These oh so delicious herbed lamb chops are the perfect way to change up your dinner routine and impress your family or your guests.
If you subscribe to my newsletter, you know that I've been exploring the Mediterranean diet and how it might be beneficial to someone with celiac or a gluten disorder.
To help with this exploration I joined a Mediterranean Cooking Facebook group and have be so wonderfully pleased and impressed by all the photos and recipes that folks are sharing.
This Herbed Lamb Chop with Moroccan "Couscous" recipe is adopted from a post in this group by Elena Gahret. Thanks Elena and everyone who shares their recipes and tips.
If you grew up in North America like me, it’s possible that you’re not very familiar with lamb. It’s strange in a way because lamb is common in the countries most of us, or our parents and grandparents immigrated from.
Now you can get lamb in most supermarkets, or you can look for a farm near you for a local supply. Lamb in supermarkets often comes from New Zealand or Australia which are the world’s leading producers of lamb.
Cooking techniques are similar to beef. You can grill, braise, or roast lamb depending on the cut you choose. Lamb can be served a little pink, think medium to medium-rare. It’s not typically served as rare as beef may be.
Lamb, like all whole fresh cuts of meat, is naturally gluten-free, regardless of what the animal was fed. For more on gluten and meat go here.
Lamb chops look a lot like teeny tiny T-bone steaks. You may be surprised by how small they are.
This herbed lamb chops recipe, like many Mediterranean dishes calls for a superbly flavorful blend of fresh herbs.
Using herbs in your cooking adds flavor and complexity, allowing you to back off on salt and sugar which many recipes rely on a little too heavily.
Herbs also add vitamins and minerals to your dish which is a bonus that makes it so worth while to experiment more with adding herbs to your cooking.
I love to grow fresh herbs in pots on my back deck in the summer, or indoors in pots or in my AeroGarden in winter. It’s lovely to be able to snip off a few fresh leaves to add to salads, soups, stews or whatever recipe I’m making. If growing stuff is not your thing, you can get fresh herbs at the market, or the dried herbs in jars works just fine. A general rule of thumb is that a teaspoon of dried herbs equals approximately a tablespoon of fresh chopped herbs.
Consider the herbs in any recipes to be a suggestion. Don’t be afraid to play around with different flavors and if you don’t have a particular herb that’s called for, you may be able to leave it out or substitute.
If you see a particular blend of herbs coming up repeatedly in recipes you can mix up extra and store it in a jar. That way you'll have enough for several recipes. You can also buy herb and spice blends for convenience. For example Italian seasoning, herbs de Provence, or lemon and herb combinations. If buying blends of herbs and spices be sure to read labels. Most individual herbs or spices are gluten-free but blends sometimes have fillers which could contain gluten.
Just a touch of acid in any recipe gives it a nice surprising little "snap" in your mouth. It can be the difference between a good dish and one that has that certain "je ne sais quois" as they might say in one particular Mediterranean country.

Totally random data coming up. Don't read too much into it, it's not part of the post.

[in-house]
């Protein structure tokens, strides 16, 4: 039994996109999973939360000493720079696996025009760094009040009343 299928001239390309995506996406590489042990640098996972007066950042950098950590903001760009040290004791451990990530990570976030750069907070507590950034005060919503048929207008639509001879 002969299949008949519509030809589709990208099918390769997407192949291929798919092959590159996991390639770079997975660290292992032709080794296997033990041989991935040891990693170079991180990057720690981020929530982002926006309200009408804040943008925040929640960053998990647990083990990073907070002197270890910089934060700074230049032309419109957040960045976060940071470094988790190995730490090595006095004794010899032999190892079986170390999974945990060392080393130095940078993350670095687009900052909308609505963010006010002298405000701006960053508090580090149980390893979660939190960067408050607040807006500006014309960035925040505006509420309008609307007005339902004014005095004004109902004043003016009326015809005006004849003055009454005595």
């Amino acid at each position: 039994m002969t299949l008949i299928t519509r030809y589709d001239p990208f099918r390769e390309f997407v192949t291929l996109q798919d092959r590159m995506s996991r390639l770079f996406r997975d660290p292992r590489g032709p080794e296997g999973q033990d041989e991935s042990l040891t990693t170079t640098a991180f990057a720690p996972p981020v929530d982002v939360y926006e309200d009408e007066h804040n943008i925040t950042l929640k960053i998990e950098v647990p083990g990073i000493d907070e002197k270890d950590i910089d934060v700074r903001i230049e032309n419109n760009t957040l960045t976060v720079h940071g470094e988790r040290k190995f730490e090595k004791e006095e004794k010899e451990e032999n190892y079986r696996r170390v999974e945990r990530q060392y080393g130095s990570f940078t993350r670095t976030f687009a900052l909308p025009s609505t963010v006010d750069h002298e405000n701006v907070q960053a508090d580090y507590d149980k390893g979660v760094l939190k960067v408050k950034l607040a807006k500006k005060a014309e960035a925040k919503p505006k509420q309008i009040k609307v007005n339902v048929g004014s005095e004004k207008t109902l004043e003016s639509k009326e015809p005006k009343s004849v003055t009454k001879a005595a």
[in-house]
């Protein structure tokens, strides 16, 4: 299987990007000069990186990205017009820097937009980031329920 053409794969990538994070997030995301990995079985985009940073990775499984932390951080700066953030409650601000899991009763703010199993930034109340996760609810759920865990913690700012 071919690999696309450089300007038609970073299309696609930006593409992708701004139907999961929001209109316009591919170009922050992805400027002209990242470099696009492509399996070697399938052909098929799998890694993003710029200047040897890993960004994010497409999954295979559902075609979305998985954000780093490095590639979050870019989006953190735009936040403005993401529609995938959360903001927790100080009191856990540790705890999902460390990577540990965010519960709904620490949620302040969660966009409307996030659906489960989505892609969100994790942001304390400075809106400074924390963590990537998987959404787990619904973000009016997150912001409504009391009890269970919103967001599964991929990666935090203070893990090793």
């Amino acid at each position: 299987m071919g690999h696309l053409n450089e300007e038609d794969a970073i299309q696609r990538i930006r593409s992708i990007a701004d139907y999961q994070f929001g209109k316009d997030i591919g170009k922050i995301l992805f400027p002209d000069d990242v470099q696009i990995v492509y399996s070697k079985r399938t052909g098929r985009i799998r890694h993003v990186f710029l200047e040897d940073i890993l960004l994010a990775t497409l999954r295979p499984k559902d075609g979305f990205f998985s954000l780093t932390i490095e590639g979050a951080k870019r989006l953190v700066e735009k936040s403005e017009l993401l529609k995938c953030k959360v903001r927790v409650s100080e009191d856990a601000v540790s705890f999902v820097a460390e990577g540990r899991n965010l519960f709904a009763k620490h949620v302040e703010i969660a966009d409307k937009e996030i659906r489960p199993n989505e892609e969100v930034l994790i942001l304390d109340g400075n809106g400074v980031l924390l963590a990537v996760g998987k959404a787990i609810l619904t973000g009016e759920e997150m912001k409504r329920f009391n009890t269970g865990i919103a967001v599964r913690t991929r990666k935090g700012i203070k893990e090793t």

Acid in a marinade helps the flavors of the marinade to penetrate the meat and also helps to tenderize the meat.
In this case I've chosen apple cider vinegar for my herbed lamb chops. Fruity flavors tend to compliment lamb and the ACV is strong enough to not be overpowered by the lamb.
If you've heard anything about the health benefits of the Mediterranean diet then you've heard about heart healthy olive oil.
Olive oil is high in monounsaturated fats which are shown to reduce inflammation. They may also have protective properties against cancer and insulin resistance.
Some people worry about cooking with olive oil. This is because the smoke point (approx 406°F) is lower than some other oils. There is no reason for concern. Olive oil is a stable cooking oil and is safe even for pan frying and grilling1.
In the case of our herbed lamb chops, the olive oil helps the herb mixture to adhere to the lamb chops. It also aids browning while on the grill, giving you that beautiful caramel color.
4-6 lamb loin chops
4 cloves garlic minced
About 1.5 tbsp. each of fresh oregano, thyme, rosemary, basil and sage, all finely chopped.
If using dried herbs about 1 tsp each.
1 tbsp. fresh mint chopped (optional – I added this because I like mint with lamb)
3 tbsp. olive oil
1 ½ tbsp. apple cider vinegar
Pat the lamb chops dry with a paper towel and rub with the herb mixture. Marinade for at least an hour or up to 24 hours.
Grill for about 3 ½ minutes per side or until your meat thermometer reads about 145° for medium. Lamb can be a bit pink in the middle but is not typically served as rare as beef steak.
Let the chops rest for 5 minutes loosely covered.
Our Facebook poster, Elena served her lamb chops with a Lebanese "toum" that she found at a farmers market. Toum is a simple garlic sauce that's made from garlic, salt, lemon juice and oil. It's quite similar to it's Greek cousin tzatziki and you could certainly use tzatziki if you have some on hand.
I did a cheater toum for my lamb by quickly mixing up:
½ cup mayonnaise
3 to 5 cloves garlic, minced – depending on how garlicy you want it
2 tbsp. lemon juice
Pinch of salt
Optional – 1 tbsp. chopped fresh mint
I added some mint to my sauce just because I felt it would compliment the lamb nicely, and it did!
You could serve your herbed lamb chops with potato or rice if you like, but I chose to stick with a gluten-free version of the original Facebook post.
Couscous is a traditional Mediterranean dish made with wheat flour and water. That's why I have "couscous" in quotes.
Go here for my Gluten-Free Moroccan "Couscous" Recipe.